Cost a sticking point for cruiser computers
Ruark wants it to happen one way or other, Davis not sure spending is worth it
Both candidates for Barry County sheriff are in favor of putting computers in the deputies' police cruisers, but one has keyed in on the idea more than the other.
Barry County Deputy Justin "Dave" Ruark, D-Cassville, said his plan to put computers in the vehicles is a key part of his platform.
"I want to make it happen one way or another, because there are so many benefits, and the only drawback is funding," he said.
Former FBI Agent Gary Davis, R-Cassville, said he thinks it's a great idea, but funding could spell doom for such a plan.
"The only question is, how are we going to pay for it?" he said. "You not only have to have the computer, but also the antenna, docking station, computer stand, shut down timer and more."
Ruark has boasted the plan as a way to circumvent substations in the county, as they would allow deputies to do reports from the field and access information at the tip of a finger.
"They would be able to look up information from previous reports while out on a call, and anyone on the road should be able to have those functions," he said. "The [Missouri State] Highway Patrol and others have gone to a paperless system for tickets, where instead of buying ticket books, they print them from the cars, and they say it's better and easier."
Davis said one new computer alone could run as much as $3,500, and used ones may go for about $1,500. But along with the initial start-up costs, he said, come maintenance costs that can be pricey.
"You've got to have a means of communication, like Verizon or MyFi, and a Verizon hookup fee can be $600 or $700 per car, plus another $40 per month service fee," he said. "Other costs not included are infrastructure, networking and software. I've talked to someone at another sheriff's department that said it would cost about $10,000 per year just for upkeep for 21 cars. I'm 100 percent for the idea. We just have to figure out how to do it without the fiscal constraints."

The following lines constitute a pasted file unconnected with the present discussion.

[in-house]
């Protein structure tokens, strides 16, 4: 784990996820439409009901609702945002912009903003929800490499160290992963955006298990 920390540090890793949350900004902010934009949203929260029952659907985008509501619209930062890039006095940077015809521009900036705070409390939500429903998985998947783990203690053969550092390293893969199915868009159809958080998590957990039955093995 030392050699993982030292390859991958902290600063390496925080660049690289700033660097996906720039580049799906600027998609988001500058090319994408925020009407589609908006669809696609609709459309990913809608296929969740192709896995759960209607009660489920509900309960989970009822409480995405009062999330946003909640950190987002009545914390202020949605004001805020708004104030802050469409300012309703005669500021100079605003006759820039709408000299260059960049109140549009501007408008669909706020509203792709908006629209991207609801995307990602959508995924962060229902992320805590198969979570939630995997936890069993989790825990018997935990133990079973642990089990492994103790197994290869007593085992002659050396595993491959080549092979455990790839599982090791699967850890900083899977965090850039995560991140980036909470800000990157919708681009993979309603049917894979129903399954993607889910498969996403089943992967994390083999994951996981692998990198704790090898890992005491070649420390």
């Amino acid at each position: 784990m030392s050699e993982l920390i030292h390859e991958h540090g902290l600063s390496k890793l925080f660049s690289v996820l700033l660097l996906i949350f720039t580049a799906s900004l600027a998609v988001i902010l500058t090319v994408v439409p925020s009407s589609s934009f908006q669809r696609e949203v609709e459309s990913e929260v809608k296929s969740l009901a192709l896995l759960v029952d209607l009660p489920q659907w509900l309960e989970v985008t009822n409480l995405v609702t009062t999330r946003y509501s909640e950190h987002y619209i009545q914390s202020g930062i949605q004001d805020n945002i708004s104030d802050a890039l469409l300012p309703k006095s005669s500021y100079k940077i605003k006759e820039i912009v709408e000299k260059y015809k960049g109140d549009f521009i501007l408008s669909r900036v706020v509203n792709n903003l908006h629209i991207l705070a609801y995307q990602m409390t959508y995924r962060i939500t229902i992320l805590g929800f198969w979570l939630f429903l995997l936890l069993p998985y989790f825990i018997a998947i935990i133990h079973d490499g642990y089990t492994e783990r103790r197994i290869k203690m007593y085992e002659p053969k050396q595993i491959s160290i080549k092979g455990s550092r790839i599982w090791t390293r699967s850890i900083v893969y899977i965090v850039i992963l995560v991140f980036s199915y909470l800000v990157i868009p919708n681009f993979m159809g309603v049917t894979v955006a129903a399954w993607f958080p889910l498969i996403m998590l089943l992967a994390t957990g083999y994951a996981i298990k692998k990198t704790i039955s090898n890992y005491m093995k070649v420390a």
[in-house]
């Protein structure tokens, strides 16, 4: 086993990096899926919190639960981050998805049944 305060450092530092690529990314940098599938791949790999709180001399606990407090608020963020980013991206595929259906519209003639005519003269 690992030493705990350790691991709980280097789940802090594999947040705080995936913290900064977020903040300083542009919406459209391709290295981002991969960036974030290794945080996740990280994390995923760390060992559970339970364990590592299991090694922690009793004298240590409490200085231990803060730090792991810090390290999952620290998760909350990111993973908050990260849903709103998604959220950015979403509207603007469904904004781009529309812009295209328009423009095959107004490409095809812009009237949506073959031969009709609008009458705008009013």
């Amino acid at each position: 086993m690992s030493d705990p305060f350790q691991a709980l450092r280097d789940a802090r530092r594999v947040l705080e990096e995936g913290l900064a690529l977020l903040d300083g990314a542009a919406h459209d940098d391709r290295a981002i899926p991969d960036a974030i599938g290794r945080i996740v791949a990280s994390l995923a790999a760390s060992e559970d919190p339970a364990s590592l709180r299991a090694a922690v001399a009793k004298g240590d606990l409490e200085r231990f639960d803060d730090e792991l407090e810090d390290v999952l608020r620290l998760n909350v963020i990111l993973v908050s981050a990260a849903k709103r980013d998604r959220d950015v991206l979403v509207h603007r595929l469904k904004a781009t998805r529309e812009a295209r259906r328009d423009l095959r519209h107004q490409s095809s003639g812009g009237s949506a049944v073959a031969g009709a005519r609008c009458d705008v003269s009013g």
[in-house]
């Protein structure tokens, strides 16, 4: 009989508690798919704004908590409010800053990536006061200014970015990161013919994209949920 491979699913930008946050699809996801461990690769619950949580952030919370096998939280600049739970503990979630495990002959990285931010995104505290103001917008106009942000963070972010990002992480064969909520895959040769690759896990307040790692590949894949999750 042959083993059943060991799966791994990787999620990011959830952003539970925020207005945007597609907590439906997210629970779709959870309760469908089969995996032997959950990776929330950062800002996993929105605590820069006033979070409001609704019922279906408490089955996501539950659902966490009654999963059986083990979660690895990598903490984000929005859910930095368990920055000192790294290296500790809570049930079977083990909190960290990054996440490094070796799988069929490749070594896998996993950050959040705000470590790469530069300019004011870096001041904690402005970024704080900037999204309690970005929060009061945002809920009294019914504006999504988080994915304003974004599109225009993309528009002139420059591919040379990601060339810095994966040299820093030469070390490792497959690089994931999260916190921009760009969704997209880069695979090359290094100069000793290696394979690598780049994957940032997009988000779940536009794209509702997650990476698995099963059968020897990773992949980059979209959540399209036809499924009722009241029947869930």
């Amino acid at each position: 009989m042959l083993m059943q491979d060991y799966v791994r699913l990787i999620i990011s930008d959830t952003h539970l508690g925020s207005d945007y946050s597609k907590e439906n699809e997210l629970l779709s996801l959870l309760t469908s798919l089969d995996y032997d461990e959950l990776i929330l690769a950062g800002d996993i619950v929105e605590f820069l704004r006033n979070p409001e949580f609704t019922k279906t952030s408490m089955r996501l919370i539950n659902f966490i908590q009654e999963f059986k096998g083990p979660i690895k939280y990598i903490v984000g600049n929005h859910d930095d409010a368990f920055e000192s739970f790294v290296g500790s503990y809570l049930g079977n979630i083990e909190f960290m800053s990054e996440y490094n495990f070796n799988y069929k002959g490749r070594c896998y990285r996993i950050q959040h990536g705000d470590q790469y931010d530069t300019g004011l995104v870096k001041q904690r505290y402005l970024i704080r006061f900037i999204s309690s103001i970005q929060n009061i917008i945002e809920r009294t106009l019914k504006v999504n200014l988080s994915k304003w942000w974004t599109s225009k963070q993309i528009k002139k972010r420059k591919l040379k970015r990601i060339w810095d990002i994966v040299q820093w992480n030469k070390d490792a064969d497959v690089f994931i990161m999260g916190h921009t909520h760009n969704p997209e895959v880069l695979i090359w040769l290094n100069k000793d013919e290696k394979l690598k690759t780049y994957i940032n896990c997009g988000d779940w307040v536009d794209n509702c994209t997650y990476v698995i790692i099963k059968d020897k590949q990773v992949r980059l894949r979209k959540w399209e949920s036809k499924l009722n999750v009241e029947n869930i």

The Barry County Sheriff's Office has 21 patrol cars, plus the sheriff's vehicle.
Ruark said there is money available to lessen the initial blow financially.
"There are grants for technology, as well as the Department of Defense having a lot of surplus stuff they donate to sheriff's offices and police departments," Ruark said. "I have not looked into the initial costs, but I have talked to a couple police chiefs who say by going paperless, even though there's the cost of equipment and software, the office saves money long-term on paper and buying ticket books. It can pay for itself, then result in savings."
Davis said a good device would have at least five years of life, maybe two or three more if given excellent care. He said there is grant money available for the computers, but most grants would probably not fund upkeep and maintenance.
"It would be great to have, and I may sound like a broken record, but I don't think we have the money," he said. "Would I rather put $5,000 worth of computers in every car or give the deputies a $2,000 to $3,000 per year raise and use the excess money for other needs? I think I'd opt to give that money to the deputies."
Ruark and Davis square off in the general election on Nov. 8. The pair will also appear in a debate on Tuesday at 7:30 p.m. at the Cassville Event Center.